Fischer Kondowe’s payout


At his best, Fischer Kondowe was a machine on the pitch. Which, of course, gave me— a mere spectator– the impression that Fischer, who once was my township-mate in Chilobwe, was beyond human emotions which some of us, being feeble, are susceptible to.

Now, those were the days when we, supporters of clubs – my weakness is always the blue and white colour of town, even when the blue and white colours remain only in the heart, ostensibly because some officials, in their wisdom, have decided to sell the team’s soul, namely traditional colours—used to follow our favourite players to wherever the team and the Malawi national football team were training. I fell for the blue and white side of town when, as resident of House Number 11 in Chitawira then, used to take pity on the team every time my friends— I think Sipitala Chiphiko was one of them, and someone we simply used to call Chokani, who used to stay close to Malamulo Primary, among others— could sing:

Bata Bullets/


Maite [for Mighty] wadazi! [Wanderers].

Naturally, I side with the victim, which means I was always going to fall for the so-called wadazi side.

But this is such a long time ago, I think and I diverted.


Those were the days when BB used to train at Kamba, BAT Ground, or wherever— as the case could be—while Manoma used to train at Money Men, BAT, Country Club Limbe or wherever — as the case could be. Wherever, we, in the innocence of youth, could follow the teams. Which, of course, extended to the national football team. I mean the senior one.

And the fans could pick on each other while watching the national team at Kamuzu Stadium—in those good, old days—or wherever it could train in Blantyre. Those were the days when the national team could train anywhere other than my neighbourhood, Chiwembe, where we have the famous Mpira House of the Football Association of Malawi (Fam).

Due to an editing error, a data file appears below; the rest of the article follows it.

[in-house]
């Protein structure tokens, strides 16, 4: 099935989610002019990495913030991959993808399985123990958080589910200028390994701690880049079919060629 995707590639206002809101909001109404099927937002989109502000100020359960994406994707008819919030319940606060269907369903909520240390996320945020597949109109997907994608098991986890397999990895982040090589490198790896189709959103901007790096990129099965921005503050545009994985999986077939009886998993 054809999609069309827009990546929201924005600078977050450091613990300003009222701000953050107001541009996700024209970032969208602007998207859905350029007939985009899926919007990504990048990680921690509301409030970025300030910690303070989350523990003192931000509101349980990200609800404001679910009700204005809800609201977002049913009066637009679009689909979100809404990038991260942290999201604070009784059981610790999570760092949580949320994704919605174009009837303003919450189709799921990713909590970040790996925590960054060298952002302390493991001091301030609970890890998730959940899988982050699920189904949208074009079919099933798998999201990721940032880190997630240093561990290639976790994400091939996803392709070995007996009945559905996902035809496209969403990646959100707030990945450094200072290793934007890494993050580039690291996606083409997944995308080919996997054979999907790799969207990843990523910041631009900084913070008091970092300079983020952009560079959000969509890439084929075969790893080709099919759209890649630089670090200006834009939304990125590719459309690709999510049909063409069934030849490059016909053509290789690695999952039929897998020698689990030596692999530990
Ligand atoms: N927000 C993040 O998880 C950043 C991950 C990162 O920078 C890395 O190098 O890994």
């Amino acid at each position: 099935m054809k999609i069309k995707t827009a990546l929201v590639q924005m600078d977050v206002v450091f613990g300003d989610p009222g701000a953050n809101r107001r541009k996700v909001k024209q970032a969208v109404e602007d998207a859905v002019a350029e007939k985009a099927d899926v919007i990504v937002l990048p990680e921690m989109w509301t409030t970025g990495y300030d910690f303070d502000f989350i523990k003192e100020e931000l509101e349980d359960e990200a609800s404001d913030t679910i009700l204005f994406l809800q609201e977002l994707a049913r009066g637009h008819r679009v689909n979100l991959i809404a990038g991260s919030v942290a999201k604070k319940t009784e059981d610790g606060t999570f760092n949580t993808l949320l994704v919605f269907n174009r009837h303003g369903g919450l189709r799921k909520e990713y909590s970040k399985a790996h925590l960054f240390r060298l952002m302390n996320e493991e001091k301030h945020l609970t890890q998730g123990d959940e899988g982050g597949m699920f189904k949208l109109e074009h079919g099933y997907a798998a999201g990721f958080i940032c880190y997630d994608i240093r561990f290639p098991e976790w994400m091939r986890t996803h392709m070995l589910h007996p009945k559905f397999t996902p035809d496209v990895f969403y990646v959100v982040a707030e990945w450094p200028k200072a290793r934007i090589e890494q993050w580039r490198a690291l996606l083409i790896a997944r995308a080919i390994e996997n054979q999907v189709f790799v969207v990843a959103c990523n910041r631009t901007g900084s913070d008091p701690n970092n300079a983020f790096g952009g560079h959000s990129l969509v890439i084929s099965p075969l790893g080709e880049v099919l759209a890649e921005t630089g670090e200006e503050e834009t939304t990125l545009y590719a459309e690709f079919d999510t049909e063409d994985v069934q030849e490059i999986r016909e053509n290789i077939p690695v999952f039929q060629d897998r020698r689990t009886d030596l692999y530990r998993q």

Of course, some people accuse me of staying in Rural Chiwembe while others tell me in the face that I stay in Mmadi Village, and that a village is different from a township. Whatever! I am more than happy that I live in an area where, less than a kilometre from the rented house I call my own, albeit temporarily, is the famous artificial turf. I am talking of Fam’s headquarters.

But, in those days, there was no artificial turf in Chiwembe. Which means the national football team could train anywhere other than Chiwembe. In fact, Mpira House was not even there, where it stands. So much about this. Let me delve straight into the business of the day.

It so happened that the senior national football team was in camp and that, as per requirement, the players were supposed to train at the Kamuzu Stadium. There were several players— in case you are lost, I am talking of the year 2006— who were called into camp— Fischer inclusive.

We sat in the VIP stands. The only time we, commoners of those days, could sit in the VIP stands without paying anything. It was training sessions, after all, and the facility was accessible to anyone who cared to go to the stadium to watch national team players strut their stuff.

And it so happened that, on that particular day, the stands were filled with supporters of rival teams. I am talking of BB and Manoma. That time, the term Nyerere was not yet coined. That term, for those who do not know, arose out of a song one great Nomads fan, simply known as Famous, coined. It went, and goes [for they still wallow in it; those diehard fans:

Kuli nyerere!/

Kuli nyerere ye-ye-ye-ye/

Kuli nyerere ye-ye-ye-ye/

Kuli nyerere ku Manoma/

Vales konko!/

Kuli nyerere ku Manoma/

Bernard [Kalirani] konko!/

Kuli nyerere ku Manoma…/

Over time, Nomads supporters started simply to identify themselves as nyerere. Their focus is not the tiny size of the nyerere but the strength that nyerere [ants] gain in unity. Surely, if all the ants in the world were to unite, they would easily move Soche Hill to wherever they want.

Now, this particular day at the stadium, Nomads and Bullets fans started picking on players from rival camps. In the course of such interaction, one, clearly, Nomad fan shouted at Fischer, who was on the pitch . The supporter, who sat close to me, said: Iwe ukutani mu camp? Dzipita kwanu! Timu ya dziko iyi, yoyenera Manoma!” [You – pointing a finger at Fischer– go back home. This team is a national side, a side befitting Nomads players, who are made of sterner stuff]”.

At which point, Fischer looked in our direction. I am sure he singled me— who had nothing to do with this in this case— out.

When the training was over, and as the players were boarding a Fam-hired coaster, Fischer saw me in the crowd— after watching the training session, people were always there to see the players board the coaster or bus or whatever they turned to as a means of transport— approached me and told me in the face: “Umati chiyani kodi iwe? Unamenyako mpira iwe? [What were you saying? Have you ever played football?]”.

I told him it was not me but someone else who had shouted at Fischer while he was on the picth, but Fischer kept on chiding me, telling me that “what you said is bad”, and that such sentiments could discourage players.

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